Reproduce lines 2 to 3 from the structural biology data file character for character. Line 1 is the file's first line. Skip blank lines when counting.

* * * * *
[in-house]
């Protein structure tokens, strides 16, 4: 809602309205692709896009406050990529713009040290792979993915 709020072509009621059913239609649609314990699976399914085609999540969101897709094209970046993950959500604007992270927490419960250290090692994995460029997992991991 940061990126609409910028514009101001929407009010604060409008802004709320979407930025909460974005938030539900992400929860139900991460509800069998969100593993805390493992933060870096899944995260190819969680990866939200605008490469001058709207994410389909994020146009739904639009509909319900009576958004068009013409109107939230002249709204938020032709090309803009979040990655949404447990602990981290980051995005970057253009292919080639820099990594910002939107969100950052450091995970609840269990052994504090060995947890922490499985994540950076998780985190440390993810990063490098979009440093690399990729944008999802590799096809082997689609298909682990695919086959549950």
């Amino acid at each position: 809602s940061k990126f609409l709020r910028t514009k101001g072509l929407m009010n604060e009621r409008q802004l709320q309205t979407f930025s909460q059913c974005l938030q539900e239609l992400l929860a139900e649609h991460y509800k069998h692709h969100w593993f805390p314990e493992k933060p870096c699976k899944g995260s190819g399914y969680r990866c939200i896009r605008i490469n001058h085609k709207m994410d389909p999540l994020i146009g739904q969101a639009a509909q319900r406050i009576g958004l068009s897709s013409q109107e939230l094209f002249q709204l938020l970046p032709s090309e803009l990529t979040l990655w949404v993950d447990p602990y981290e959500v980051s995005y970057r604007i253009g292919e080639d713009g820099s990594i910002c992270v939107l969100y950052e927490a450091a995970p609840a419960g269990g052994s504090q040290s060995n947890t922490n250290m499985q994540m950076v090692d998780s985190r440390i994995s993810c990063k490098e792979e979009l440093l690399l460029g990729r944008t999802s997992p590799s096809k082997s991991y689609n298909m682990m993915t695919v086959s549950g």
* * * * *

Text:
């Protein structure tokens, strides 16, 4: 809602309205692709896009406050990529713009040290792979993915 709020072509009621059913239609649609314990699976399914085609999540969101897709094209970046993950959500604007992270927490419960250290090692994995460029997992991991 940061990126609409910028514009101001929407009010604060409008802004709320979407930025909460974005938030539900992400929860139900991460509800069998969100593993805390493992933060870096899944995260190819969680990866939200605008490469001058709207994410389909994020146009739904639009509909319900009576958004068009013409109107939230002249709204938020032709090309803009979040990655949404447990602990981290980051995005970057253009292919080639820099990594910002939107969100950052450091995970609840269990052994504090060995947890922490499985994540950076998780985190440390993810990063490098979009440093690399990729944008999802590799096809082997689609298909682990695919086959549950």
């Amino acid at each position: 809602s940061k990126f609409l709020r910028t514009k101001g072509l929407m009010n604060e009621r409008q802004l709320q309205t979407f930025s909460q059913c974005l938030q539900e239609l992400l929860a139900e649609h991460y509800k069998h692709h969100w593993f805390p314990e493992k933060p870096c699976k899944g995260s190819g399914y969680r990866c939200i896009r605008i490469n001058h085609k709207m994410d389909p999540l994020i146009g739904q969101a639009a509909q319900r406050i009576g958004l068009s897709s013409q109107e939230l094209f002249q709204l938020l970046p032709s090309e803009l990529t979040l990655w949404v993950d447990p602990y981290e959500v980051s995005y970057r604007i253009g292919e080639d713009g820099s990594i910002c992270v939107l969100y950052e927490a450091a995970p609840a419960g269990g052994s504090q040290s060995n947890t922490n250290m499985q994540m950076v090692d998780s985190r440390i994995s993810c990063k490098e792979e979009l440093l690399l460029g990729r944008t999802s997992p590799s096809k082997s991991y689609n298909m682990m993915t695919v086959s549950g």